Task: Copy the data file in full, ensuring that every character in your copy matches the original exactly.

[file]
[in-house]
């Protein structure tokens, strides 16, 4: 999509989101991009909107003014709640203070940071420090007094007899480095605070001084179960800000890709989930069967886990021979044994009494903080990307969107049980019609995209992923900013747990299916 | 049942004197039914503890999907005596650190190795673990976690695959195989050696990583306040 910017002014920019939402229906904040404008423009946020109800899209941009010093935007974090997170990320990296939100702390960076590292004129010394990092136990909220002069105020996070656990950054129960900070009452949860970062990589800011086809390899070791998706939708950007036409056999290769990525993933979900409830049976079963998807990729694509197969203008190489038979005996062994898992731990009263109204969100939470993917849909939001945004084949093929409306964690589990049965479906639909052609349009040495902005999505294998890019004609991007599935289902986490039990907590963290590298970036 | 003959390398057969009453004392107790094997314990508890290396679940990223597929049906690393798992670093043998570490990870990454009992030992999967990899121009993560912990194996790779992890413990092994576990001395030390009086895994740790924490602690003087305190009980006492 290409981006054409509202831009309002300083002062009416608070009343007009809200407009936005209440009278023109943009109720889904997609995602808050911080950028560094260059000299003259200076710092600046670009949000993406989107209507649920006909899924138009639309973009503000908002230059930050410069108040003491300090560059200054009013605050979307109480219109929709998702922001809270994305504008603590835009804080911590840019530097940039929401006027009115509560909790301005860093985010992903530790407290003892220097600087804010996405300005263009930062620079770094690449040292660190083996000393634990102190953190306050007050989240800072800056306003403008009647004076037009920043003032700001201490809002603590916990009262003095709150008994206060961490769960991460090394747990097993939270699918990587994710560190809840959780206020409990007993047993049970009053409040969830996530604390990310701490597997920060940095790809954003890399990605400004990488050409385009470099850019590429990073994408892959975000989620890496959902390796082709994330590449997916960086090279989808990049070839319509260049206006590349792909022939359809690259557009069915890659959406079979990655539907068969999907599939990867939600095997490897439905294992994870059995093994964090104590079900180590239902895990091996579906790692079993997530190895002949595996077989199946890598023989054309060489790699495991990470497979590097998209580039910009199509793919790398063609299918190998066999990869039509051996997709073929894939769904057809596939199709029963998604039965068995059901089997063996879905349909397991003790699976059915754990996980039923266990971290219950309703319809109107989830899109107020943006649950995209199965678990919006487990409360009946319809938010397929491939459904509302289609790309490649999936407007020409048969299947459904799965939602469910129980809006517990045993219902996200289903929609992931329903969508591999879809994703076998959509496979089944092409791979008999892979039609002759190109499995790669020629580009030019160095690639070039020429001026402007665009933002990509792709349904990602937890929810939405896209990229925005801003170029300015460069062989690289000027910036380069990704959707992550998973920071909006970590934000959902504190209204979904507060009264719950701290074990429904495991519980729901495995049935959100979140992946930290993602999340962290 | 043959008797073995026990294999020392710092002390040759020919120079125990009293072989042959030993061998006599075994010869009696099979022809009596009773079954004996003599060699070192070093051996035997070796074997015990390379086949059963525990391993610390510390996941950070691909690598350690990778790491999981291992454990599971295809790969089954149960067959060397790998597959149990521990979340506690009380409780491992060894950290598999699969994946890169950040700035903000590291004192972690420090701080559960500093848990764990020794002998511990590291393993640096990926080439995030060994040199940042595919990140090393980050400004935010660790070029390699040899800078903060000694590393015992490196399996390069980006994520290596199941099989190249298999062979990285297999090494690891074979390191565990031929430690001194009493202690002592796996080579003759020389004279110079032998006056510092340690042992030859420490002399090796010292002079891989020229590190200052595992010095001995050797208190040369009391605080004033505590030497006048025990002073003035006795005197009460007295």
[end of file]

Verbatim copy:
[in-house]
């Protein structure tokens, strides 16, 4: 999509989101991009909107003014709640203070940071420090007094007899480095605070001084179960800000890709989930069967886990021979044994009494903080990307969107049980019609995209992923900013747990299916 | 049942004197039914503890999907005596650190190795673990976690695959195989050696990583306040 910017002014920019939402229906904040404008423009946020109800899209941009010093935007974090997170990320990296939100702390960076590292004129010394990092136990909220002069105020996070656990950054129960900070009452949860970062990589800011086809390899070791998706939708950007036409056999290769990525993933979900409830049976079963998807990729694509197969203008190489038979005996062994898992731990009263109204969100939470993917849909939001945004084949093929409306964690589990049965479906639909052609349009040495902005999505294998890019004609991007599935289902986490039990907590963290590298970036 | 003959390398057969009453004392107790094997314990508890290396679940990223597929049906690393798992670093043998570490990870990454009992030992999967990899121009993560912990194996790779992890413990092994576990001395030390009086895994740790924490602690003087305190009980006492 290409981006054409509202831009309002300083002062009416608070009343007009809200407009936005209440009278023109943009109720889904997609995602808050911080950028560094260059000299003259200076710092600046670009949000993406989107209507649920006909899924138009639309973009503000908002230059930050410069108040003491300090560059200054009013605050979307109480219109929709998702922001809270994305504008603590835009804080911590840019530097940039929401006027009115509560909790301005860093985010992903530790407290003892220097600087804010996405300005263009930062620079770094690449040292660190083996000393634990102190953190306050007050989240800072800056306003403008009647004076037009920043003032700001201490809002603590916990009262003095709150008994206060961490769960991460090394747990097993939270699918990587994710560190809840959780206020409990007993047993049970009053409040969830996530604390990310701490597997920060940095790809954003890399990605400004990488050409385009470099850019590429990073994408892959975000989620890496959902390796082709994330590449997916960086090279989808990049070839319509260049206006590349792909022939359809690259557009069915890659959406079979990655539907068969999907599939990867939600095997490897439905294992994870059995093994964090104590079900180590239902895990091996579906790692079993997530190895002949595996077989199946890598023989054309060489790699495991990470497979590097998209580039910009199509793919790398063609299918190998066999990869039509051996997709073929894939769904057809596939199709029963998604039965068995059901089997063996879905349909397991003790699976059915754990996980039923266990971290219950309703319809109107989830899109107020943006649950995209199965678990919006487990409360009946319809938010397929491939459904509302289609790309490649999936407007020409048969299947459904799965939602469910129980809006517990045993219902996200289903929609992931329903969508591999879809994703076998959509496979089944092409791979008999892979039609002759190109499995790669020629580009030019160095690639070039020429001026402007665009933002990509792709349904990602937890929810939405896209990229925005801003170029300015460069062989690289000027910036380069990704959707992550998973920071909006970590934000959902504190209204979904507060009264719950701290074990429904495991519980729901495995049935959100979140992946930290993602999340962290 | 043959008797073995026990294999020392710092002390040759020919120079125990009293072989042959030993061998006599075994010869009696099979022809009596009773079954004996003599060699070192070093051996035997070796074997015990390379086949059963525990391993610390510390996941950070691909690598350690990778790491999981291992454990599971295809790969089954149960067959060397790998597959149990521990979340506690009380409780491992060894950290598999699969994946890169950040700035903000590291004192972690420090701080559960500093848990764990020794002998511990590291393993640096990926080439995030060994040199940042595919990140090393980050400004935010660790070029390699040899800078903060000694590393015992490196399996390069980006994520290596199941099989190249298999062979990285297999090494690891074979390191565990031929430690001194009493202690002592796996080579003759020389004279110079032998006056510092340690042992030859420490002399090796010292002079891989020229590190200052595992010095001995050797208190040369009391605080004033505590030497006048025990002073003035006795005197009460007295």